Student Advisory Council implements student suggestions around campus

Written by: 
Antoniette Yee

The Student Advisory Council provides a way for students to voice their ideas and concerns about the campus while striving to provide solutions, said Collin Farar, the student assistant over SAC.

SAC’s goal is to be more approachable and available to students, Farar said. “We want to make them feel they can connect and talk to us about anything. We don’t do everything, but we’re making it possible to implement changes.”

Tali’Ofa Pahulu, student supervisor over SAC and a senior majoring in hospitality tourism management from Tonga, said the council aims to build self-reliance amongst students. “Students should feel free to ask us questions, and we’ll do our best to answer all of them. We’re here for the students.”

Farar, a junior studying political science from North Carolina, explained SAC’s role is to represent students’ interests and solve problems. “The council needs student suggestions and ideas to implement changes on campus and make it better. We can’t do it by ourselves.”

Pahulu said a lot of students were complaining on being almost run over by cars on the back entrance road between PCC and BYUH, so they decided to help by putting up a stop sign.

There were complaints from female students about the lack of a female doctor at the Health Center, said Pahulu, which led to the eventual hiring of a female physician.

“Another success we helped implement is the change in academic calendar. We were in a trimester schedule every year, students didn’t like that, and so we changed to two which what we have now.”

Farar said the most recent project SAC is working on is finding a way for students to bring groceries from Foodland to campus without using Foodland’s carts.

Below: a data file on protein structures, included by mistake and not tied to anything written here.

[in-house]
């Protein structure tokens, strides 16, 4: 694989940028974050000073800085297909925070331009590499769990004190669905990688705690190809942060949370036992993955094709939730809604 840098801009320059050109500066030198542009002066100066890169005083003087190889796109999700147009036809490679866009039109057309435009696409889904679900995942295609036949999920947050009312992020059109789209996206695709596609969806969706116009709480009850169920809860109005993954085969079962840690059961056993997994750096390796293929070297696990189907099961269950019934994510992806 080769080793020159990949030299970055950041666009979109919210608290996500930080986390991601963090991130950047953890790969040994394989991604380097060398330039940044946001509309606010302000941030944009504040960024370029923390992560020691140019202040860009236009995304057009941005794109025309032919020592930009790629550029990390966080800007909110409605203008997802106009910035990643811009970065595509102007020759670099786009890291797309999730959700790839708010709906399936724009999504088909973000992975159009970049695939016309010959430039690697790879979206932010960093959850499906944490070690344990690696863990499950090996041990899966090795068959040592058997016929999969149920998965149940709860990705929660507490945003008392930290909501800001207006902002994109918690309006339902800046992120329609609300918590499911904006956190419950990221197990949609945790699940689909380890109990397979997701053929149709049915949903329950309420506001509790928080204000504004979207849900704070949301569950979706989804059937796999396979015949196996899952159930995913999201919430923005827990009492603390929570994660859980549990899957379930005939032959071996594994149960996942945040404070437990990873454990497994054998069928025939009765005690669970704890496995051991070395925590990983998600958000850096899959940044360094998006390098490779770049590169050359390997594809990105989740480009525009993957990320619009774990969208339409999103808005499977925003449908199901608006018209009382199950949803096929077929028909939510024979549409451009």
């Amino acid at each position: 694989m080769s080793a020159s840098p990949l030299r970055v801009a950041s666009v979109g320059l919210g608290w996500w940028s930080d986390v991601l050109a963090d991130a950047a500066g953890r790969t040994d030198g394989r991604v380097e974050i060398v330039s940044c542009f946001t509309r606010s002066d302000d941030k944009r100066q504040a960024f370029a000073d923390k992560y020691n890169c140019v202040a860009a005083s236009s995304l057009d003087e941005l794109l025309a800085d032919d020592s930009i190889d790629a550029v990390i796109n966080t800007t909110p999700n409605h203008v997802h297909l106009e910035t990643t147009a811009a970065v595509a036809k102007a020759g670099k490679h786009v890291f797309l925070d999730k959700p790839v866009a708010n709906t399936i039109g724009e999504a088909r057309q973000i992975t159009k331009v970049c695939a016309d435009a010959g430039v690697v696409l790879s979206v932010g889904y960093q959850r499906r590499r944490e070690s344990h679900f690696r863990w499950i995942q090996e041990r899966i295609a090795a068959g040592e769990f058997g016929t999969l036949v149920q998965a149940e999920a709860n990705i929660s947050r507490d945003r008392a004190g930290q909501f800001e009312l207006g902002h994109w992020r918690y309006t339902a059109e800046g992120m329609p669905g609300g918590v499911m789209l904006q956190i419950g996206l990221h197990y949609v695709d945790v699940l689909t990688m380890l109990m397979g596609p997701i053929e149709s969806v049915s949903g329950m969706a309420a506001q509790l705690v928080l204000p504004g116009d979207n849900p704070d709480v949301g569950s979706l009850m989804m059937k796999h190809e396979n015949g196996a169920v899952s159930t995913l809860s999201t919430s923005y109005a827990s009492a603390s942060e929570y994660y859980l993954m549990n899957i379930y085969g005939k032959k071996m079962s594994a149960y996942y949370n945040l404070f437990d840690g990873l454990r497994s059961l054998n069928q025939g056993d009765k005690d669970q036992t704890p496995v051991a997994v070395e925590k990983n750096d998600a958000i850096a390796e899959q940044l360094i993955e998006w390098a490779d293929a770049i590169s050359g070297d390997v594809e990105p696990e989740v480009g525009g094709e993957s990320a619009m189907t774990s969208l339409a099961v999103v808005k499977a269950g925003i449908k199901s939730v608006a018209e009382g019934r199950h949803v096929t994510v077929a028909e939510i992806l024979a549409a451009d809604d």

Abigail Stuart, student supervisor of the SAC and an international cultural studies senior from Utah, said another goal is to create the best overall experience for the BYUH community by “upholding the vision for the school and helping our university come as close to that vision as possible.”

About her position, Stuart said it offers her an “opportunity to listen to students, take their ideas to the council, and try to bring about many good things of our own free will and choice.

“This service isn’t just about the students of today but the students who have gone before and the students of the future. We use the knowledge of the past to provide a better future for BYU-Hawaii. That is my motivation and inspiration to keep this position in motion.”

Stuart said, “I want students to know that we exist and that something is actually done. We do research, make recommendations, and changes are made.”

When asked what students can expect from SAC, Farar explained, “We are open to their ideas and very timely in giving feedback to them. We give our best effort and do whatever we can to solve issues; even if they give suggestions we can’t do, we give them advice on why we can’t do it right now.”

Stuart said, “Students should expect to be able to come and talk to the Student Advisory Council, to get involved in finding solutions, and to feel like they have a place where their ideas are considered.” Not every idea will be implemented, she added, “But that doesn’t mean we aren’t going to try.”

SAC also offers volunteer positions as project managers, said Farar. “Everyone is welcome to apply. The volunteers will offer two to five hours a week, and they can also lead a project they’re concerned about and focus on that.”

Farar encourages students to like their Facebook page, BYU-Hawaii Student Advisory Council, and follow their Instagram “byuhsac” to see what they’re working on and offer suggestions. “We also have a suggestion box around campus particularly in the Aloha Center and GCB that we check weekly.”

Date Published: 
Tuesday, October 31, 2017
Last Edited: 
Tuesday, October 31, 2017